On May 5, 2017, the US Food and Drug Administration (FDA) approved the drug Radicava (edaravone) for the treatment of ALS/MND patients in the United States.
The compound edaravone was developed by Mitsubishi Tanabe Pharma Corporation in Japan. Edaravone was originally marketed for use in stroke patients. Later, the company decided to test edaravone in people with ALS/MND. After a series of Phase 3 trials in Japan, in 2015, regulatory bodies approved edaravone to treat people with ALS/MND in Japan and South Korea. Edaravone is marketed under the brand name “Radicut” in Japan and South Korea.
In June of 2016, MT Pharma America submitted an application to the FDA for regulatory approval in the US. This application was approved by the FDA May 5, 2017. Edaravone will be marketed as “Radicava” in the US and will be distributed commercially by MT Pharma America.
How Does Edaravone Work?
Edaravone is thought to protect cells from oxidative stress. Oxidative stress occurs when the body produces too many free radicals and can’t effectively counteract their effects with antioxidants. Preventing oxidative stress may help to prevent motor neuron death in people with ALS/MND.
How Is It Administered?
Edaravone is administered by intravenous injection. This explanation comes directly from MT Pharma America’s website:
RADICAVA is administered in 28-day cycles by intravenous infusion. It takes 60 minutes to receive each 60 mg dose. For the initial cycle, the treatment is infused daily for 14 consecutive days, followed by a two-week drug-free period. All cycles thereafter are infused daily for 10 days within a 14-day period, followed by a two-week drug-free period.
How Effective Is It?
Mitsubishi Tanabe conducted its final Phase 3 study in Japan with 137 ALS patients. According to data made public by MT Pharma America, during this six-month trial, the group of people given edaravone showed a 33% improvement in their ALSFRS-R scores, as compared to those given placebo.
All of the patients in this study began using edaravone early in their disease progress (soon after diagnosis). The most common side effects were headache, trouble walking and bruising at the site of injection. In a very small number of patients, hypersensitivity or allergic reactions did occur, which could be life-threatening. Learn more at www.radicava.com.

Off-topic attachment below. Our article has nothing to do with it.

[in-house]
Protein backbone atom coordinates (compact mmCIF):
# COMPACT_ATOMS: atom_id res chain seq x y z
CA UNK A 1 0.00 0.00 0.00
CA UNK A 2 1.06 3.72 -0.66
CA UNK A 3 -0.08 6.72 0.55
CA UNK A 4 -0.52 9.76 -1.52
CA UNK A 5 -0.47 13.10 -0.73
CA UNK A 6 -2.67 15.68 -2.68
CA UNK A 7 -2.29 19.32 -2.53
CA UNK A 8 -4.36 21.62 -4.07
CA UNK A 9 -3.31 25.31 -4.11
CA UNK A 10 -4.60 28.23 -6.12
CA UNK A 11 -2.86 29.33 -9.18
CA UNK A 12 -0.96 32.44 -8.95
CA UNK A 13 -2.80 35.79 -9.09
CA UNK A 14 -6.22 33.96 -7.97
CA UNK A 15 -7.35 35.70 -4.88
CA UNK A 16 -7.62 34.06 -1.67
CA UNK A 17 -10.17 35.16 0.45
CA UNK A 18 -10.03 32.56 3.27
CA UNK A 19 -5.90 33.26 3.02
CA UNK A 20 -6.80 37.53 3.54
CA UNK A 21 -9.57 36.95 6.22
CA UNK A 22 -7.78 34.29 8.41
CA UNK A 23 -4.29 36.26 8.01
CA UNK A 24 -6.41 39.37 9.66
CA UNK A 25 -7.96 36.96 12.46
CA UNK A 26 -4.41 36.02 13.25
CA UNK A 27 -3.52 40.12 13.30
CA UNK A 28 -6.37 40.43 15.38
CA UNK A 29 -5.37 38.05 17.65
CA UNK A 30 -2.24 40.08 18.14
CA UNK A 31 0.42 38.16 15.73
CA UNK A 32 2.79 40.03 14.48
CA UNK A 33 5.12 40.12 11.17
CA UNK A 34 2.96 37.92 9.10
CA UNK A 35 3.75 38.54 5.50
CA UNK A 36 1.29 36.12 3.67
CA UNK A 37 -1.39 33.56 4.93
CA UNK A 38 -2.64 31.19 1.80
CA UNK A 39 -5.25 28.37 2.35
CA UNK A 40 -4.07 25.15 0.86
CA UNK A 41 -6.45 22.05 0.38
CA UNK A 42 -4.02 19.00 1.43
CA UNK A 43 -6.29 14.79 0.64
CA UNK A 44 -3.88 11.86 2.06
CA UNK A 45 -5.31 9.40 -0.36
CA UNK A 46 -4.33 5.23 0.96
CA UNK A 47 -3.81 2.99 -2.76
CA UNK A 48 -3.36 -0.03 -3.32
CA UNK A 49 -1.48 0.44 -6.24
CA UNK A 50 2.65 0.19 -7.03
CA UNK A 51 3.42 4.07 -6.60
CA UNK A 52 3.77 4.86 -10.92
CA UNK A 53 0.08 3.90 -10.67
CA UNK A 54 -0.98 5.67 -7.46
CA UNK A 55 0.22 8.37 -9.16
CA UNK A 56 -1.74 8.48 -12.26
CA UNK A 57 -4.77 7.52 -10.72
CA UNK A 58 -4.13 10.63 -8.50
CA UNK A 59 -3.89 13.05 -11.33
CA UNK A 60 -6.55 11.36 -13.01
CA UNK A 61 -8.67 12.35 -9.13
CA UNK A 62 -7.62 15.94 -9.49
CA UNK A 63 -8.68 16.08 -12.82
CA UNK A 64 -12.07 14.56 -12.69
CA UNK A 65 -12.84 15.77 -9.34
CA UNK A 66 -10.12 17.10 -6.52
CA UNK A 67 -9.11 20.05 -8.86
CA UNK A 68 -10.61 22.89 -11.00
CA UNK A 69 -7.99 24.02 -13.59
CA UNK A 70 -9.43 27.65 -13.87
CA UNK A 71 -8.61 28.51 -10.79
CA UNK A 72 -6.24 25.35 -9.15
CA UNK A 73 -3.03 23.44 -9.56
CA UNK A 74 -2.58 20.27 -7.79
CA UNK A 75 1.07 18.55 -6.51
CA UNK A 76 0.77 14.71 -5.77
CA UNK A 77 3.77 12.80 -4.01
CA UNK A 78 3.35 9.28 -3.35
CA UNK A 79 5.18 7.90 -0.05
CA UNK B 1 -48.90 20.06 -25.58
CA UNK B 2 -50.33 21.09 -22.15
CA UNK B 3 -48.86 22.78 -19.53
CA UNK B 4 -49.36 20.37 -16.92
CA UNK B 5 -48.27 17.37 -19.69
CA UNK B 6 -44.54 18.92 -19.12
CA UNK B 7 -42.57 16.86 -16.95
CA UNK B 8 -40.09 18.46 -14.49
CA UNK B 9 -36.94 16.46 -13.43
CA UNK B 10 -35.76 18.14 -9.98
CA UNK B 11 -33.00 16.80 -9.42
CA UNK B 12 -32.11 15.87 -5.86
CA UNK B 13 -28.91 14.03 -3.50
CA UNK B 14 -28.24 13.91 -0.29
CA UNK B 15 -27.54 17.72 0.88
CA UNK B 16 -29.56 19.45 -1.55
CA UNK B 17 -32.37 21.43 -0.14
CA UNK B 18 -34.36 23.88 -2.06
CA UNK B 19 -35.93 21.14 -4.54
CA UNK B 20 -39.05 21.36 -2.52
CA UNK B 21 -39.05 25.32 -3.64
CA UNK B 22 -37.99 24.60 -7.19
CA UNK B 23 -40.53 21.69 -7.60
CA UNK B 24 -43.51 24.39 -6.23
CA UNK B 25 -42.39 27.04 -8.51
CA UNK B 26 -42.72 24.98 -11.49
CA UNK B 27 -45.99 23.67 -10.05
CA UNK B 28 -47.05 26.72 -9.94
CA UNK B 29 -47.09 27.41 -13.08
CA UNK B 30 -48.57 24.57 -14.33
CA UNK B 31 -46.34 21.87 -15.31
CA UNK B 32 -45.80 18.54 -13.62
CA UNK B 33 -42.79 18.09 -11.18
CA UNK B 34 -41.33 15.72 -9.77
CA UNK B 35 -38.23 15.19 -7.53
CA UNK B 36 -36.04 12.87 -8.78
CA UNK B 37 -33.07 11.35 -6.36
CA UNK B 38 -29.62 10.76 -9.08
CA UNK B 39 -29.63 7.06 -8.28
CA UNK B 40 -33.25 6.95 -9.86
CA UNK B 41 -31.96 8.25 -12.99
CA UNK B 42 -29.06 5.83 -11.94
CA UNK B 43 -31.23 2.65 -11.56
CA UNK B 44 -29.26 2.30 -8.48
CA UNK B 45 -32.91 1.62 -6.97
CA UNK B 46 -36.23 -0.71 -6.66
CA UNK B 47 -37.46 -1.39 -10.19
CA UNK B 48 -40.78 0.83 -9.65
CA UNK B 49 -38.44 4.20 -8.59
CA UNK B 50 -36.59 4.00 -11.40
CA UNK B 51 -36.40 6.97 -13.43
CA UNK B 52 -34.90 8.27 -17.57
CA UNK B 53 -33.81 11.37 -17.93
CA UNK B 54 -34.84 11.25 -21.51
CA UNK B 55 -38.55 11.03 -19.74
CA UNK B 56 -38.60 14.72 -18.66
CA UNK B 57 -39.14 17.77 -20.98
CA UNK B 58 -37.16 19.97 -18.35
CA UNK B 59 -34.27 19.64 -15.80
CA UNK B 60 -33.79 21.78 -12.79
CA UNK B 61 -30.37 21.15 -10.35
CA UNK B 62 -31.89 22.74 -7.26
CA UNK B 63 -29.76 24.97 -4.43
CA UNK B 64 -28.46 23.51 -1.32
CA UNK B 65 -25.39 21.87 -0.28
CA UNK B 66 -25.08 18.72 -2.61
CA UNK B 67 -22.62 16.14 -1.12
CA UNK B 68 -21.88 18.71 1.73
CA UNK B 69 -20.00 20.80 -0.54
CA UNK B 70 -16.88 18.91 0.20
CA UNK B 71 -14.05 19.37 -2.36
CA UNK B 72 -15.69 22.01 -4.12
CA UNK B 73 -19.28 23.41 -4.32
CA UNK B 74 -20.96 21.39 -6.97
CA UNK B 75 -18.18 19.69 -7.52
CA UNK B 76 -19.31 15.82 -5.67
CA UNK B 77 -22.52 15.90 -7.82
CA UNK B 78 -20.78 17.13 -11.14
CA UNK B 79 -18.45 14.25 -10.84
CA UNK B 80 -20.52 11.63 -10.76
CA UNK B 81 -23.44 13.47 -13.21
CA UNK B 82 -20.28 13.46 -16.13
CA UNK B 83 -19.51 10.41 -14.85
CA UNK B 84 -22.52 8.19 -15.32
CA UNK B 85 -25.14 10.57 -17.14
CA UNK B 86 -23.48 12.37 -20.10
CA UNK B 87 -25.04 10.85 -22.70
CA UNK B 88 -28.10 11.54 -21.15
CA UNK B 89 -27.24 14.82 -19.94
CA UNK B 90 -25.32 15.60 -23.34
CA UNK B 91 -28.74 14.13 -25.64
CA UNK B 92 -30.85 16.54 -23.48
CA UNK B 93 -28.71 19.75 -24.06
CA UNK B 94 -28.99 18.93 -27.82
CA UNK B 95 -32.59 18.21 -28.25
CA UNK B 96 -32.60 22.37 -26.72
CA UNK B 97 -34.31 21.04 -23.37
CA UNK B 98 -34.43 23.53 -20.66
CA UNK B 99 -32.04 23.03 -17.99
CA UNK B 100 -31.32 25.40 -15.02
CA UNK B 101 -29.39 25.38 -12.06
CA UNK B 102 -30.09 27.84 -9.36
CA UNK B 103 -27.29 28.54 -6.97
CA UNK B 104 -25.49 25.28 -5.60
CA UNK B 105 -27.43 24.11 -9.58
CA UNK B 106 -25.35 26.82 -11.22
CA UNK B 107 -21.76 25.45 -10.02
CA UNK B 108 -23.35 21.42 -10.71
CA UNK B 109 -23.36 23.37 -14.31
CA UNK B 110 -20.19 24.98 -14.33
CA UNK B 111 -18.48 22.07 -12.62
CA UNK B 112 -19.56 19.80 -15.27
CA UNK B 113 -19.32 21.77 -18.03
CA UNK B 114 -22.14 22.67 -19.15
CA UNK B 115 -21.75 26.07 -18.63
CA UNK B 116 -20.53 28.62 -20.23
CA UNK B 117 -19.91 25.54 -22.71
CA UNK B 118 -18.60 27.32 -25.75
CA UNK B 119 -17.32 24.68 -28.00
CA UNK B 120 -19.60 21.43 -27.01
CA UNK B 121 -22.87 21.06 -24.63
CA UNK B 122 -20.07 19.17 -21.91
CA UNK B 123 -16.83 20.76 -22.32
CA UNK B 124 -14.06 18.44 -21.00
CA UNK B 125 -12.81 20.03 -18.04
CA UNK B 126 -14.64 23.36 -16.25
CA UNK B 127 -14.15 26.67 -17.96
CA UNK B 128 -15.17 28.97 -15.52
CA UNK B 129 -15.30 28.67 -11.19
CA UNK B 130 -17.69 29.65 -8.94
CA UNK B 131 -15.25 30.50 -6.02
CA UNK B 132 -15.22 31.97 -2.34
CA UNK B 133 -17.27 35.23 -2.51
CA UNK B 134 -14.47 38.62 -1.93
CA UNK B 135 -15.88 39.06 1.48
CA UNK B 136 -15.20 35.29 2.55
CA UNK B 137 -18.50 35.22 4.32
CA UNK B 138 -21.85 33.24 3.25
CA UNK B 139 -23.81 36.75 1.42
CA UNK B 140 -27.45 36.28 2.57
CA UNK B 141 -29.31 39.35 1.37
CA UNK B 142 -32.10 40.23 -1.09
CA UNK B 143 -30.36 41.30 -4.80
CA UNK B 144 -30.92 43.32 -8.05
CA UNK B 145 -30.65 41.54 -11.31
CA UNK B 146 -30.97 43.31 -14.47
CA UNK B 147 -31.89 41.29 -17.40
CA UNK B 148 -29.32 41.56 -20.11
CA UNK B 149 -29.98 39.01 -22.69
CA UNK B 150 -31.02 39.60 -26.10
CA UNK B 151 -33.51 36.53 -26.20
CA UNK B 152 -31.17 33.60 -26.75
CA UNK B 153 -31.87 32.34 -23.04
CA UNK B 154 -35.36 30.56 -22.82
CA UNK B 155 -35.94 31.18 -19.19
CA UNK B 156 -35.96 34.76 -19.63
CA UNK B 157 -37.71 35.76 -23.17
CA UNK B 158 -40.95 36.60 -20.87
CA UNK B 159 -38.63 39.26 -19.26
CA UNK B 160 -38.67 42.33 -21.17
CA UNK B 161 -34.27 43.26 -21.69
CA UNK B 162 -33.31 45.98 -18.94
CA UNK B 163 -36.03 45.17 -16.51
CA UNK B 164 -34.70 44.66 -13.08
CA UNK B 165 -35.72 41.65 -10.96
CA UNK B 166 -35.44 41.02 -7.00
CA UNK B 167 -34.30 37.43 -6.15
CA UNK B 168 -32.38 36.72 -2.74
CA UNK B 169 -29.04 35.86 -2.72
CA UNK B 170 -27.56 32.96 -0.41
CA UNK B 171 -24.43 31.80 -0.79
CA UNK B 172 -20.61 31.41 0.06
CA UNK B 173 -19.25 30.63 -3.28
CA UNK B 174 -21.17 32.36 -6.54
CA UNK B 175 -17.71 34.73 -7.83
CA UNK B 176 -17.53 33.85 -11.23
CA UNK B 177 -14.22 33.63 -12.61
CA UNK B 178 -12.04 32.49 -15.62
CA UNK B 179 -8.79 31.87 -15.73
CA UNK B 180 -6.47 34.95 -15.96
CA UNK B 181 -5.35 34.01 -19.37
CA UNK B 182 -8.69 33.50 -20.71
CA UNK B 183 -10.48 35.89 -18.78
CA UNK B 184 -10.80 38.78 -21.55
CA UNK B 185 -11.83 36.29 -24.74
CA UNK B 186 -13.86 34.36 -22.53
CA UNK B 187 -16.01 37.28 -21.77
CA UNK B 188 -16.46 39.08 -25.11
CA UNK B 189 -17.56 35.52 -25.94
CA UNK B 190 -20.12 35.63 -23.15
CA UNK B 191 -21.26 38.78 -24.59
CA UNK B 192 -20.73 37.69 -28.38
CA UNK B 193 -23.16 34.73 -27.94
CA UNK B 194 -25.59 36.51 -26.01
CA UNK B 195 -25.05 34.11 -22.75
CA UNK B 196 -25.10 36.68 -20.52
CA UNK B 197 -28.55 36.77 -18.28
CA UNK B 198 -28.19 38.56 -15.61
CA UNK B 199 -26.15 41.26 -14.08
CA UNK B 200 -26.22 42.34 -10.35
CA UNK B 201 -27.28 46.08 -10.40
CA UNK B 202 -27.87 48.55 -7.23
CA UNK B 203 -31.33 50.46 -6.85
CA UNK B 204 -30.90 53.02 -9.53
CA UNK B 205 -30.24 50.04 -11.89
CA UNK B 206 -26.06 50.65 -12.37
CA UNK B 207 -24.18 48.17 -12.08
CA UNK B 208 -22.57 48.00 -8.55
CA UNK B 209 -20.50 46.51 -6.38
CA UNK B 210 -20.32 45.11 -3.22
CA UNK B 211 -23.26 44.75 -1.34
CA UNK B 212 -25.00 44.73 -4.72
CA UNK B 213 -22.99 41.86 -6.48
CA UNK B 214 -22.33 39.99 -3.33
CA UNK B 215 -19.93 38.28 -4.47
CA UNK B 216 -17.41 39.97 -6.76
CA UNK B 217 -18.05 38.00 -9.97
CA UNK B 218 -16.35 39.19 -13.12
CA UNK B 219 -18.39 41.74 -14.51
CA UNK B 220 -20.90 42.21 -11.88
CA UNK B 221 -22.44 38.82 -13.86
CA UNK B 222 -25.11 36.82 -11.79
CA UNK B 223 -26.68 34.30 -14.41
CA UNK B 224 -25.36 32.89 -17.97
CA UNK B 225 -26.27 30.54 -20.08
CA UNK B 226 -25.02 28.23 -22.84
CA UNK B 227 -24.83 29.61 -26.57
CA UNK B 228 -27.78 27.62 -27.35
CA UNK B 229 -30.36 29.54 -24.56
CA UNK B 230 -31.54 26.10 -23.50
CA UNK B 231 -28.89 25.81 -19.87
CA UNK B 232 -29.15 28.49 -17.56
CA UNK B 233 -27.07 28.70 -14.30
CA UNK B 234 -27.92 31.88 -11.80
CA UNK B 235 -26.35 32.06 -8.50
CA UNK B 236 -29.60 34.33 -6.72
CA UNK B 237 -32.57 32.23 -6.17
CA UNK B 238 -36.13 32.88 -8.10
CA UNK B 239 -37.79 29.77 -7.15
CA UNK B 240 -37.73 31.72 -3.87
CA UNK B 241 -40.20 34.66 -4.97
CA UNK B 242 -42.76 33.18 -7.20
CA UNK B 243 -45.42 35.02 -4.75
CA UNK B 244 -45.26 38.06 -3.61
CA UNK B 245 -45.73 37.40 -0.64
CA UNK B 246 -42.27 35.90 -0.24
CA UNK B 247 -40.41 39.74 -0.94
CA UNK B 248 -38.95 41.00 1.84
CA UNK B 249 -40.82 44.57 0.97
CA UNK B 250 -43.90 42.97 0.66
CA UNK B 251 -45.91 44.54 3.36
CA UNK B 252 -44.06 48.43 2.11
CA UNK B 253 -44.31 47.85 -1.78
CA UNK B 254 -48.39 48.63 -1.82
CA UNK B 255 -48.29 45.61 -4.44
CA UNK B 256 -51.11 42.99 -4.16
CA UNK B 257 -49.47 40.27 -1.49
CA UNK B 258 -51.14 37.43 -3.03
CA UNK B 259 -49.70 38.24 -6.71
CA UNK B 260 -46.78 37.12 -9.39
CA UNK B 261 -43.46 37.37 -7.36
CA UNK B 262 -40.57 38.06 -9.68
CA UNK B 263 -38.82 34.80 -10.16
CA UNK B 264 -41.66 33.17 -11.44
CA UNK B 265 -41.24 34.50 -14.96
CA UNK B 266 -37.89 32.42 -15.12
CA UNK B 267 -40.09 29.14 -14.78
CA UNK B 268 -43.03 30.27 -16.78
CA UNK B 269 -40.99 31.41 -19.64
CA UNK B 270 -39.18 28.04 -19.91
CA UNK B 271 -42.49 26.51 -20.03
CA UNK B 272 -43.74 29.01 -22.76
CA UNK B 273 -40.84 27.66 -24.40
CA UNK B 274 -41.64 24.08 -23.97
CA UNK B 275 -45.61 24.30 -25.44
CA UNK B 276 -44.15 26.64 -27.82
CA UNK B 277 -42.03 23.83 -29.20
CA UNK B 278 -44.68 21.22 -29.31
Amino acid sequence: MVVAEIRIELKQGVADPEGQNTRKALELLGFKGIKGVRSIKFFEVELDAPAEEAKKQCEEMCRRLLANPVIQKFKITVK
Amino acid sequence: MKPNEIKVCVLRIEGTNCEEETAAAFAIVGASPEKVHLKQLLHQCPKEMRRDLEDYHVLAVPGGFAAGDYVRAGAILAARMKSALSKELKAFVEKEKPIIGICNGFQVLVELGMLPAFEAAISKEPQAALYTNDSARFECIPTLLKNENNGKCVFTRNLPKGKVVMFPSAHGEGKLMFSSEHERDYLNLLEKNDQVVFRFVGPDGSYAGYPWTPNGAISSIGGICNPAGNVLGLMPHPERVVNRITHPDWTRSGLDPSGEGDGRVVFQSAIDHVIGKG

Who Will Be Able To Access Edaravone?
At this time, edaravone is only approved for use in Japan, South Korea and the United States. Only citizens of these countries can access edaravone through the channels of their respective healthcare systems.
People with ALS/MND living outside these countries can, and have, attempted to access edaravone in Japan. A representative of the Japan ALS Association has provided a FAQ document that explains how international patients may access Radicut legally in Japan. This process can be challenging and expensive.
A purportedly similar compound with the brand name “Arone” is manufactured and distributed by Edinburgh Pharmaceuticals in India; this compound is unregulated. Neither Mitsubishi Tanabe nor MT Pharma America have any knowledge of its composition or manufacture. Anyone accessing this drug in India should proceed with caution, knowing that its safety and efficacy have not been tested.
MT Pharma America said in a statement:
RADICAVA and Radicut are both manufactured only by Mitsubishi Tanabe Pharma Corporation in Japan in an FDA-approved facility. RADICAVA and Radicut undergo extensive quality control throughout the manufacturing and supply chain processes. We cannot comment on the quality, safety or efficacy of edaravone products manufactured by other companies in other facilities.
For more information and to access the best possible resources in your country, please contact your local ALS/MND association. Find contact information in our Directory.
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This page and accompanying links will be updated if and when more information becomes available.